Few rappers could ever match the Jacka's cult of personality: Roughest of the rough, hardest of the hard — with just enough humanity to be believed. For starters, he named himself to honor his talent for burglary. Then there's the cover art on his new album, Tear Gas, which depicts an army of young men with gas masks and bullet-proof vests. On the inside flap he sits at home brandishing a shotgun and watching his own "Wanted" ad flash across the TV screen, while a S.W.A.T. team tries to break down his door. Such imagery recalls an earlier era of hip-hop, when Ice Cube made political gangsta albums that were as much about his conflicts with the cops as his dissolute lifestyle. Had Jacka released Tear Gas a couple years ago, it might have seemed antiquated. Now, with the Oscar Grant prosecution well underway, he is right on point.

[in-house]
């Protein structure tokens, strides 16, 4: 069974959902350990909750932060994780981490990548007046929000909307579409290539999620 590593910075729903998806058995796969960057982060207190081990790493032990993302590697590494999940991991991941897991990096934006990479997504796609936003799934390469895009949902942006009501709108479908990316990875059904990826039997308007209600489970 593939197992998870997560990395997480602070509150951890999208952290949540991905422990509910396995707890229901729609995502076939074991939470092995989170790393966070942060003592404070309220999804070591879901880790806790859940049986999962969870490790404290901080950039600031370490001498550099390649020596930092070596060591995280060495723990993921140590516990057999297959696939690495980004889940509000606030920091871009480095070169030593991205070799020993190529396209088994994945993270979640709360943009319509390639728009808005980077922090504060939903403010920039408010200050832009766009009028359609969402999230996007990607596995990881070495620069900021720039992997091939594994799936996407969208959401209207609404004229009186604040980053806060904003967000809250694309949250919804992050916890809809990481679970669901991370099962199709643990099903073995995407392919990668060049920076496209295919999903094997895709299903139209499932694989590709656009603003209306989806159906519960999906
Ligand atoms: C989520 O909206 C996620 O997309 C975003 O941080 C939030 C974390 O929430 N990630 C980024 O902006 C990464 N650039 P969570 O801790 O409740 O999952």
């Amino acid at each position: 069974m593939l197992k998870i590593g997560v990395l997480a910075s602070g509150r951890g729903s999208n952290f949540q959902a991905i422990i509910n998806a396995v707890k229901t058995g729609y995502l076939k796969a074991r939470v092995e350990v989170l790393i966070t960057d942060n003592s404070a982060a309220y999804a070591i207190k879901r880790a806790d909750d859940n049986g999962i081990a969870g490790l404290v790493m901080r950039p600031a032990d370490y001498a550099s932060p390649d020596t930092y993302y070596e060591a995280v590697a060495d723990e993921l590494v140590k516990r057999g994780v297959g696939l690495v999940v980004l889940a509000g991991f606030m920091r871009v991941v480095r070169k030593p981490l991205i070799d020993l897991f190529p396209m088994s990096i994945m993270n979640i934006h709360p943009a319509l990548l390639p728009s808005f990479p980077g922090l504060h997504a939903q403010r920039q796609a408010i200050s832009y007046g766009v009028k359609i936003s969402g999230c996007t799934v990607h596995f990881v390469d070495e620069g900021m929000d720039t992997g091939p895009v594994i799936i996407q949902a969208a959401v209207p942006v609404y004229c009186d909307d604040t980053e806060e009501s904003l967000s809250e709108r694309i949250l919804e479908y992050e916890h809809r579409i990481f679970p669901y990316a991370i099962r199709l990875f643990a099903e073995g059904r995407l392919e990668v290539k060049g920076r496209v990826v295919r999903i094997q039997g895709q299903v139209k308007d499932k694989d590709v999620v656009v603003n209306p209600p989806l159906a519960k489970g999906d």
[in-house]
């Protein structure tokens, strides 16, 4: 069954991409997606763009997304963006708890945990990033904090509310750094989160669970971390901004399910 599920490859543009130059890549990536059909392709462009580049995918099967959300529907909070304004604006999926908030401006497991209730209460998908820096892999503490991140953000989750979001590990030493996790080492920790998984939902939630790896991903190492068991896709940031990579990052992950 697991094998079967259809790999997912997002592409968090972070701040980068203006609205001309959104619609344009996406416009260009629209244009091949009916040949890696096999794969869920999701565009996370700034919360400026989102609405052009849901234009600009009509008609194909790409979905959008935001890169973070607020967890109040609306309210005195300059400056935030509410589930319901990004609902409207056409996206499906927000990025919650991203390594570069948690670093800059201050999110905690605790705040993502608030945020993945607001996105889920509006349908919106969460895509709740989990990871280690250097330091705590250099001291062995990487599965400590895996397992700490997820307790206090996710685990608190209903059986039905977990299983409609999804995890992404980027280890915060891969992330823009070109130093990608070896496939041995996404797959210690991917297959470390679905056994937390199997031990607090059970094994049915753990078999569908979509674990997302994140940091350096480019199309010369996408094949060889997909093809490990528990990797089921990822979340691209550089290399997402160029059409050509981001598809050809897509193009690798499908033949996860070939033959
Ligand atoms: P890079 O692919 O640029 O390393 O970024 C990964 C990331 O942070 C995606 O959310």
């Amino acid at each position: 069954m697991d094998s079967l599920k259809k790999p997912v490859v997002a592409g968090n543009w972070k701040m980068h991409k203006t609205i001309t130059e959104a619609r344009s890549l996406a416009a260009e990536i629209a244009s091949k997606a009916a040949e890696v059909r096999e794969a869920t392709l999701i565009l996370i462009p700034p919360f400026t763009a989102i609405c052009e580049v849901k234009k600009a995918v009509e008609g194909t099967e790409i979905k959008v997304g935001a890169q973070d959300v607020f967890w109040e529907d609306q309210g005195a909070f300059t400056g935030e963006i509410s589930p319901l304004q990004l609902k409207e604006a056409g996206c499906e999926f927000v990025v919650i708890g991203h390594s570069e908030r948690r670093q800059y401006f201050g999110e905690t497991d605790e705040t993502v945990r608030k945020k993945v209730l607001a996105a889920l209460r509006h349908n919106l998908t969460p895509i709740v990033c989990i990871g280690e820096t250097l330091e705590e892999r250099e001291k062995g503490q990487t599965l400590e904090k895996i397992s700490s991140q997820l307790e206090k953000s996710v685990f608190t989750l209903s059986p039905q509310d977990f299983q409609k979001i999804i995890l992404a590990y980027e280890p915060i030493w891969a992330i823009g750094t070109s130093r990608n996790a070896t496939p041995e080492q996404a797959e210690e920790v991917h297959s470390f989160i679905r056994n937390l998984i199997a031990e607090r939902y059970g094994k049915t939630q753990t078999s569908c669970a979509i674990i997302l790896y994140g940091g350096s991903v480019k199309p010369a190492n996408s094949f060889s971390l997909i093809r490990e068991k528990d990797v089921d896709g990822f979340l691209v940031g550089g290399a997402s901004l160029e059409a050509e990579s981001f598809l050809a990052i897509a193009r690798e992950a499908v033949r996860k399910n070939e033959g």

The first single on Tear Gas — a two-chord radio hit called "All Over Me" — has anomalous presence on an album that's more about feeling angry and disaffected. You ain't ready/Nah, you will never be, Jacka sneers on the hook to "Just a Celebrity," a song that reveals his reservations about fame and selling out. It's a political line he maintains for most of the album: on the poignant and painful "Summer," which is about wasting away the summer in jail; on "Heroes," which sounds like a cryptic homage to cop-killers; even on the Beastie Boys spin-off "Girls," on which Jacka declares himself a committed bachelor. Despite the acerbic content, there are a lot of things to praise about this album, from Jacka's distinctive, half-singing, half-snarling rap voice, to the cameos by Zion I and Devin the Dude, to the melodic beats, which shore up the sentiment in Jacka's tales of the 'hood.
The title Tear Gas combines a word for fuel with a word for heart-felt emotion, and alludes to a form of chemical warfare. It's apropos. (The Artist)